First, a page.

‘If you drain the swamp, you better have someone who watches over the alligators’
President Trump has reportedly stationed at least 16 politically appointed aides in several government agencies to monitor Cabinet secretaries’ loyalty, according to eight officials in and outside the administration.
“This shadow government of political appointees with the title of senior White House adviser is embedded at every Cabinet agency, with offices in or just outside the secretary’s suite,” the Washington Post reported Monday.
The advisers are stationed at departments including Energy and Health and Human Services and smaller agencies like NASA, according to paper, which obtained records through a Freedom of Information Act request.
The White House aides report to the Office of Cabinet Affairs, which is overseen by White House Deputy Chief of Staff Rick Dearborn. The Post reported that top Dearborn aide John Mashburn holds a weekly conference call with advisers “who are in constant contact with the White House.”
The aides reportedly act as policy liaisons for the White House and the agencies.
“Behind the scenes, though, they’re on another mission: to monitor Cabinet leaders and their top staffs to make sure they carry out the president’s agenda and don’t stray too far from the White House’s talking points, said several officials with knowledge of the arrangement,” the Washington Post reported.
In some agencies and departments, government administrators have ridiculed and even rejected the Trump aides, according to the paper.
For example, the Trump appointee who oversaw Environmental Protection Agency Administrator Scott Pruitt and his aides was excluded from staff meetings after just four weeks of offering advice, two senior administration officials said.
And at the Pentagon, a high-ranking defense official told the Post a senior Trump aide – a former Marine officer and fighter pilot – has been nicknamed “the commissar.” The name references Soviet-era Communist Party officials who oversaw military units and ensured commanders were loyal.
Former Trump campaign adviser Barry Bennett applauded Trump’s embed strategy.
“Especially when you’re starting a government and you have a changeover of parties when policies are going to be dramatically different, I think it’s something that’s smart,” Bennett told the newspaper. “Somebody needs to be there as the White House’s man on the scene. Because there’s no senior staff yet, they’re functioning as the White House’s voice and ears in these departments.”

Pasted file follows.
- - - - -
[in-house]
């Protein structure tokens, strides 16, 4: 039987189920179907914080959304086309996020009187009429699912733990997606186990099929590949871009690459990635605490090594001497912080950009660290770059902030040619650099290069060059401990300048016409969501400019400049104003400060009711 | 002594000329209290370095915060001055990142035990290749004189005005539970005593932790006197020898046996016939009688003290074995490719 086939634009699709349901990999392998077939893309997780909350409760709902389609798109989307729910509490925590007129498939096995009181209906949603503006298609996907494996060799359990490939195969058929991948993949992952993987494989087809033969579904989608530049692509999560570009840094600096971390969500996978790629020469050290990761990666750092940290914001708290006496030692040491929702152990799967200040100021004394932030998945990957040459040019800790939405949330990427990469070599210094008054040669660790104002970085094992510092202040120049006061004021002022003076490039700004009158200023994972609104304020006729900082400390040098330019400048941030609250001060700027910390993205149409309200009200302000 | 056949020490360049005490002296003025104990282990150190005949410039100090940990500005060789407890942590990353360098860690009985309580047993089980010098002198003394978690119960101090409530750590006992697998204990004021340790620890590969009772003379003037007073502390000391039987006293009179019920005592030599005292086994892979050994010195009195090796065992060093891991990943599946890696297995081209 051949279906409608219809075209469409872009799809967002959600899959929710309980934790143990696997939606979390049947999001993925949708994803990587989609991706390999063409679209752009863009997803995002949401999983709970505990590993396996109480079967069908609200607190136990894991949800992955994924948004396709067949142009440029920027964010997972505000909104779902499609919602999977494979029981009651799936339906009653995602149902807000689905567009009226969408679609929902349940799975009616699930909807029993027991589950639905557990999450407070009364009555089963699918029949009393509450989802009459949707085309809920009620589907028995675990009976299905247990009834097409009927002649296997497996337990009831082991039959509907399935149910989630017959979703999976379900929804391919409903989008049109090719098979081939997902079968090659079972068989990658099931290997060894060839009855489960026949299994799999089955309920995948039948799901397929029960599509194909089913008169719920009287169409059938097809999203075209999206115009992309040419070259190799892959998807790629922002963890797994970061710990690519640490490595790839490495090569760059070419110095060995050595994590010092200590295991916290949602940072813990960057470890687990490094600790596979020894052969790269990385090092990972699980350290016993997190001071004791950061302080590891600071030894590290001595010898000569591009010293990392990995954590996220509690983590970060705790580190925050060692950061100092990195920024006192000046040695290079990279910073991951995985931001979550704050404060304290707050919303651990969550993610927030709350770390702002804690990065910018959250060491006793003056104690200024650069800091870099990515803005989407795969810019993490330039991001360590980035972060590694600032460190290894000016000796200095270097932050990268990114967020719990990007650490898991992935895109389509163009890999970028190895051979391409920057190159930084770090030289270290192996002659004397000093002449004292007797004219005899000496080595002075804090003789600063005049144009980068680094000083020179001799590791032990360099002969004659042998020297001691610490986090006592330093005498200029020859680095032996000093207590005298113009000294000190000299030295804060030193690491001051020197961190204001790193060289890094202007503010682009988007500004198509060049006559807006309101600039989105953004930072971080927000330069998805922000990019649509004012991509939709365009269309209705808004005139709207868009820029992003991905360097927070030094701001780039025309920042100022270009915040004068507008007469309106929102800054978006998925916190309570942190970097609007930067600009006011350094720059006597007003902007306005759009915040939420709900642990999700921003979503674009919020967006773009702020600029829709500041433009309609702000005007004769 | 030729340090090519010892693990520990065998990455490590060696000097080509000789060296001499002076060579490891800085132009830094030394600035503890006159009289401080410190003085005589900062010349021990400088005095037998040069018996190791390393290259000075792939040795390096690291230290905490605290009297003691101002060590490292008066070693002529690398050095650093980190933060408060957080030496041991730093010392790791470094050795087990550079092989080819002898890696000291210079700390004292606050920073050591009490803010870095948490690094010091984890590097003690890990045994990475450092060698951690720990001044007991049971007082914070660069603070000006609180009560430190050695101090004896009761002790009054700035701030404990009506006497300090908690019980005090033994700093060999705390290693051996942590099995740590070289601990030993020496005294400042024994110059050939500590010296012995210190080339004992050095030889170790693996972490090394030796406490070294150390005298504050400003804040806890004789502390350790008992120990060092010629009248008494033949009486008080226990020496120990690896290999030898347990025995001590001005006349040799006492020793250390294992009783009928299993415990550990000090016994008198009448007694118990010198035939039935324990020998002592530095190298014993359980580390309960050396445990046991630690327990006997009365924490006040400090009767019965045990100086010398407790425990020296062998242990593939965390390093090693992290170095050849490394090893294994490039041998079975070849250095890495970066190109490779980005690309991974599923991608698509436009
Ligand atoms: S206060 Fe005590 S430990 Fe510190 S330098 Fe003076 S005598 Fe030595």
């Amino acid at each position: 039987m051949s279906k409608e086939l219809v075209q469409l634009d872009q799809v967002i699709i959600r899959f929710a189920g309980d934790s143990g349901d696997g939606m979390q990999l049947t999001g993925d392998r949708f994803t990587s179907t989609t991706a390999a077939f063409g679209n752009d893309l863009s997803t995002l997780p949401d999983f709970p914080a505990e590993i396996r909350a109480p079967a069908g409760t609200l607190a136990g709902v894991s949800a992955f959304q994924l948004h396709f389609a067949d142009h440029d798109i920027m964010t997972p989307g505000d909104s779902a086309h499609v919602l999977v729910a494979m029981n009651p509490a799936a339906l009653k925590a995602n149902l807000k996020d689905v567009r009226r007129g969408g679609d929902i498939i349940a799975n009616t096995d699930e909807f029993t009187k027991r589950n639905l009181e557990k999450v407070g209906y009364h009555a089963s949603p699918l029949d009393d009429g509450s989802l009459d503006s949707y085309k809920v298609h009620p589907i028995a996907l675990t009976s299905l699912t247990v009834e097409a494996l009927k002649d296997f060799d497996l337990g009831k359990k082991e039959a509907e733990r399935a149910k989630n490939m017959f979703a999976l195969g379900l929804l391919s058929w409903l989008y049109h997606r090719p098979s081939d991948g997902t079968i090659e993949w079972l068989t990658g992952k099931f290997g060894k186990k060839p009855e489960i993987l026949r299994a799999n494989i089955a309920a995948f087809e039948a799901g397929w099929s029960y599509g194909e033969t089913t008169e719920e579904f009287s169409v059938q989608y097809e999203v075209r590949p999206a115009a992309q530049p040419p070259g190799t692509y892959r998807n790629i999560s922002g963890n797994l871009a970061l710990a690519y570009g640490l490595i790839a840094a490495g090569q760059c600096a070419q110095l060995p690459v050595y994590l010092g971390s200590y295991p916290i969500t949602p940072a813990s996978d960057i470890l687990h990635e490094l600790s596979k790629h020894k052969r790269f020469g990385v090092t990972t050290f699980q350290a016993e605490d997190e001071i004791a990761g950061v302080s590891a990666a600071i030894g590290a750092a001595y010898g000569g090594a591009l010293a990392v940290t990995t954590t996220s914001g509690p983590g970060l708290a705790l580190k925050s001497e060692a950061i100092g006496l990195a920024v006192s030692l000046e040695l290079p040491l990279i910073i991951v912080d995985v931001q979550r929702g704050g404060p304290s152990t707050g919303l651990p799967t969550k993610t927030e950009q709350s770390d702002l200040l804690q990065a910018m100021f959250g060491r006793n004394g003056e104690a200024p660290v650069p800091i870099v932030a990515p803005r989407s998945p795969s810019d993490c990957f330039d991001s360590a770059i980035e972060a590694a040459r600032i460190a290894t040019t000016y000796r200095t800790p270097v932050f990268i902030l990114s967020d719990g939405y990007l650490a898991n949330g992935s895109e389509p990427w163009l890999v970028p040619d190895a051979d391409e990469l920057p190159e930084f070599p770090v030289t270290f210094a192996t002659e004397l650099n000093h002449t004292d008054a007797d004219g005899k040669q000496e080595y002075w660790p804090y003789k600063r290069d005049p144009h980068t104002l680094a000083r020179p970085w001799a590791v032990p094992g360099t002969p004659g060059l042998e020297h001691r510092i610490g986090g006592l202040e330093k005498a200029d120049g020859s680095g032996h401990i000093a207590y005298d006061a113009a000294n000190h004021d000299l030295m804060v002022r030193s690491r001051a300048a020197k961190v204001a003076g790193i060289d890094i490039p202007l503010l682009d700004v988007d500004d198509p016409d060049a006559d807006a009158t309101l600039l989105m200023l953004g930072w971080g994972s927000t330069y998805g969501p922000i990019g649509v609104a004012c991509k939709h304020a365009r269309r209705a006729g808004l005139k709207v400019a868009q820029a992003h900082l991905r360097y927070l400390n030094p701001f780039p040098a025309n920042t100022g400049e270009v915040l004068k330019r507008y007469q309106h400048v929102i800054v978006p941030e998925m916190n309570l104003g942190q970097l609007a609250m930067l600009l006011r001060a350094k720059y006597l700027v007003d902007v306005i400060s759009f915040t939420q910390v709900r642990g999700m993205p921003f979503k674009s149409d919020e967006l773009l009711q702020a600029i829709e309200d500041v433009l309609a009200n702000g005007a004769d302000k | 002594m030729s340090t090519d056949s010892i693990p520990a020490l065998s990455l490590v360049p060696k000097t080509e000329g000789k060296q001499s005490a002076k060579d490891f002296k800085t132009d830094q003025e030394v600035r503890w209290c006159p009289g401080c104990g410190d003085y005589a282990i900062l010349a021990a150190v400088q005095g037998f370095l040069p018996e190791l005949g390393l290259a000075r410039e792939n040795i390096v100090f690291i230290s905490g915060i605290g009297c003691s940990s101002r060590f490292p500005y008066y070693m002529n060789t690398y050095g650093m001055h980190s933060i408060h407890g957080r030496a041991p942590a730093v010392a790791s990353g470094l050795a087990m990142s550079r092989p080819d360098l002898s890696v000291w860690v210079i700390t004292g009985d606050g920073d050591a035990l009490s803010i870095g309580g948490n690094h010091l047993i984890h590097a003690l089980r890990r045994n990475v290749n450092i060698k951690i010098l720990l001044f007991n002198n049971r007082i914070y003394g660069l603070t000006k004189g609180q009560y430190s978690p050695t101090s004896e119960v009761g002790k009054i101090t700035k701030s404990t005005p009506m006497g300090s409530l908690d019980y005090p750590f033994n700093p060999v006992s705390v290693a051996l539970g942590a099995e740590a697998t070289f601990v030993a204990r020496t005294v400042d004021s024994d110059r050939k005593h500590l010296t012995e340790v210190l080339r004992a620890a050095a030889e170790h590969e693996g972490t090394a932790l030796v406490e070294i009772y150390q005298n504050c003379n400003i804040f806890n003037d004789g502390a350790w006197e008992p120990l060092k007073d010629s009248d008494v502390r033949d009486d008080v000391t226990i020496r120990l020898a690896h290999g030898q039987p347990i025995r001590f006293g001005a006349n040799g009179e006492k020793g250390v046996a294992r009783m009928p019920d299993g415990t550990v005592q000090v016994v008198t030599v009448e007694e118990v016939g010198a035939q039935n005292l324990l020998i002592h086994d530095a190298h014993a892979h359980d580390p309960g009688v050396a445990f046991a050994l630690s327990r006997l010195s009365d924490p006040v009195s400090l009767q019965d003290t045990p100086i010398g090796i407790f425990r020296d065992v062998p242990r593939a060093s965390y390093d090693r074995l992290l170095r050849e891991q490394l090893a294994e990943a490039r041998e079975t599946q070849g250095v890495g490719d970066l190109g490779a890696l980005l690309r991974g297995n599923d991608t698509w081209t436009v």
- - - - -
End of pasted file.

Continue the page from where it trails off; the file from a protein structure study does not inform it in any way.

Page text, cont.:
A White House official, speaking on the condition of anonymity, told the Post in an email: “The advisers were a main point of contact in the early transition process as the agencies were being set up. Like every White House, this one is in frequent contact with agencies and departments.”
Many of the advisers have business or political backgrounds, and they lack include Trump campaign aides, former Republican National Committee staffers, conservative activists, lobbyists and entrepreneurs.
Former House speaker Newt Gingrich, a Trump adviser, told the Post Trump must send his allies to the agencies and departments because the president has big plans to scale back bureaucracy.
“If you drain the swamp, you better have someone who watches over the alligators,” Gingrich said. “These people are actively trying to undermine the new government. And they think it’s their moral obligation to do so.”
The Post noted that Presidents Barack Obama, George W. Bush, Bill Clinton and even Abraham Lincoln used similar arrangements with embedded aides.
“Trump’s approach may not be so different from Abraham Lincoln’s. Coming into the White House after more than a half-century of Democrats in power, Lincoln worked swiftly to oust hostile bureaucrats and appoint allies,” the newspaper reported. “But he still had to deal with an Army led by many senior officers who sympathized with the South, as well as a government beset by internal divisions.”
Gettysburg College professor Allen C. Guelzo said Lincoln was “surrounded by smiling enemies,” so he assigned his friends to oversee army camps and some departments.
Guelzo said, “I think that presidents actually do this more than it appears.”